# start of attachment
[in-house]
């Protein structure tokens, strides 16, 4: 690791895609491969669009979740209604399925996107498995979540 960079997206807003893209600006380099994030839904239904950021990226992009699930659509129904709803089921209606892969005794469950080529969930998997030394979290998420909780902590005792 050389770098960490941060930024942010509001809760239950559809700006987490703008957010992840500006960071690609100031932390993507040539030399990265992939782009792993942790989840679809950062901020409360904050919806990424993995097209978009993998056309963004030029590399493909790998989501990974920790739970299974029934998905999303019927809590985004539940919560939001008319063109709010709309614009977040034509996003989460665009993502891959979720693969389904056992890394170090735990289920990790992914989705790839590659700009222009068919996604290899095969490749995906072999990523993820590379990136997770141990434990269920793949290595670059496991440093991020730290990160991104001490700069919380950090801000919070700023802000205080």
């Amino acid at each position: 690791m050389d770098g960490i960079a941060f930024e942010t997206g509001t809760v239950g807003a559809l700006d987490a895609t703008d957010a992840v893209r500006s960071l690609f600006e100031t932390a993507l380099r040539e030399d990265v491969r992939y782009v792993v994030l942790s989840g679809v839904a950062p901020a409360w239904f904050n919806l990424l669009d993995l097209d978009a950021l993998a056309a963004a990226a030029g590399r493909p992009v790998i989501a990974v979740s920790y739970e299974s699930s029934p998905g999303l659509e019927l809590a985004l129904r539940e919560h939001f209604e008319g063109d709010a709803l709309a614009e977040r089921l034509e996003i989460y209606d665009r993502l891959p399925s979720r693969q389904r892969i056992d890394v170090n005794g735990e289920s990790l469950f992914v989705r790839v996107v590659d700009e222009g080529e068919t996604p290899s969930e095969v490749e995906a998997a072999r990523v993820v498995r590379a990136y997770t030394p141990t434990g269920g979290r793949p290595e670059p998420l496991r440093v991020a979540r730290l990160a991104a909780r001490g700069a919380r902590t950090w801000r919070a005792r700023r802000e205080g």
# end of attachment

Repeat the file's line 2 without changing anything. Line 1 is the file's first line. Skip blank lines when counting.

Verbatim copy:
């Protein structure tokens, strides 16, 4: 690791895609491969669009979740209604399925996107498995979540 960079997206807003893209600006380099994030839904239904950021990226992009699930659509129904709803089921209606892969005794469950080529969930998997030394979290998420909780902590005792 050389770098960490941060930024942010509001809760239950559809700006987490703008957010992840500006960071690609100031932390993507040539030399990265992939782009792993942790989840679809950062901020409360904050919806990424993995097209978009993998056309963004030029590399493909790998989501990974920790739970299974029934998905999303019927809590985004539940919560939001008319063109709010709309614009977040034509996003989460665009993502891959979720693969389904056992890394170090735990289920990790992914989705790839590659700009222009068919996604290899095969490749995906072999990523993820590379990136997770141990434990269920793949290595670059496991440093991020730290990160991104001490700069919380950090801000919070700023802000205080």